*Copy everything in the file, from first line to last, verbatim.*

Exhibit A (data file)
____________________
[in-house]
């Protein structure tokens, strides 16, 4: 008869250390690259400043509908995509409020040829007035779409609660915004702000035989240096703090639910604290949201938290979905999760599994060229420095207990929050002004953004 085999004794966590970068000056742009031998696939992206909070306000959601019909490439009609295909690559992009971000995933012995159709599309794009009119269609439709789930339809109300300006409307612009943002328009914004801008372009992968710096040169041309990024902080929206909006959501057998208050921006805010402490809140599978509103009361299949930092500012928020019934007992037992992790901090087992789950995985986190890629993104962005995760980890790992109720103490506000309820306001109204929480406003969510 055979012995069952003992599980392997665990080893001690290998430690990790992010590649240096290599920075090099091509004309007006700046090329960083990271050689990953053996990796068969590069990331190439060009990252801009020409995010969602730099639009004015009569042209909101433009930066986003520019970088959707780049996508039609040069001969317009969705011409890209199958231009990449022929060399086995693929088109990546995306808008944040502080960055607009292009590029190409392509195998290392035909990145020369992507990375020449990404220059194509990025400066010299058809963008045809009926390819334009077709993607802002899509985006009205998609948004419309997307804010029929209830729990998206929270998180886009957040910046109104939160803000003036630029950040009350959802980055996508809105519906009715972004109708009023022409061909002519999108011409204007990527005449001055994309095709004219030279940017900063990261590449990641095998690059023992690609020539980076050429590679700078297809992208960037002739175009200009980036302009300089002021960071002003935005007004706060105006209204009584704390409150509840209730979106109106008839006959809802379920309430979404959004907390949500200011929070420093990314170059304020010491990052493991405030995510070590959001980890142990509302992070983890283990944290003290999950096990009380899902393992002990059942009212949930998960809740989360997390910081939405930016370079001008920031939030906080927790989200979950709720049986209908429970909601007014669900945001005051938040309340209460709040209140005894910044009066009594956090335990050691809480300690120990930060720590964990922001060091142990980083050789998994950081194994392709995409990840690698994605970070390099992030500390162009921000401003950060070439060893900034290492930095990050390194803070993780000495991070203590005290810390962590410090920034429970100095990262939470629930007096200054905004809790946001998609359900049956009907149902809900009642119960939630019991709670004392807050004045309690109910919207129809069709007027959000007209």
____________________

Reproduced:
[in-house]
């Protein structure tokens, strides 16, 4: 008869250390690259400043509908995509409020040829007035779409609660915004702000035989240096703090639910604290949201938290979905999760599994060229420095207990929050002004953004 085999004794966590970068000056742009031998696939992206909070306000959601019909490439009609295909690559992009971000995933012995159709599309794009009119269609439709789930339809109300300006409307612009943002328009914004801008372009992968710096040169041309990024902080929206909006959501057998208050921006805010402490809140599978509103009361299949930092500012928020019934007992037992992790901090087992789950995985986190890629993104962005995760980890790992109720103490506000309820306001109204929480406003969510 055979012995069952003992599980392997665990080893001690290998430690990790992010590649240096290599920075090099091509004309007006700046090329960083990271050689990953053996990796068969590069990331190439060009990252801009020409995010969602730099639009004015009569042209909101433009930066986003520019970088959707780049996508039609040069001969317009969705011409890209199958231009990449022929060399086995693929088109990546995306808008944040502080960055607009292009590029190409392509195998290392035909990145020369992507990375020449990404220059194509990025400066010299058809963008045809009926390819334009077709993607802002899509985006009205998609948004419309997307804010029929209830729990998206929270998180886009957040910046109104939160803000003036630029950040009350959802980055996508809105519906009715972004109708009023022409061909002519999108011409204007990527005449001055994309095709004219030279940017900063990261590449990641095998690059023992690609020539980076050429590679700078297809992208960037002739175009200009980036302009300089002021960071002003935005007004706060105006209204009584704390409150509840209730979106109106008839006959809802379920309430979404959004907390949500200011929070420093990314170059304020010491990052493991405030995510070590959001980890142990509302992070983890283990944290003290999950096990009380899902393992002990059942009212949930998960809740989360997390910081939405930016370079001008920031939030906080927790989200979950709720049986209908429970909601007014669900945001005051938040309340209460709040209140005894910044009066009594956090335990050691809480300690120990930060720590964990922001060091142990980083050789998994950081194994392709995409990840690698994605970070390099992030500390162009921000401003950060070439060893900034290492930095990050390194803070993780000495991070203590005290810390962590410090920034429970100095990262939470629930007096200054905004809790946001998609359900049956009907149902809900009642119960939630019991709670004392807050004045309690109910919207129809069709007027959000007209």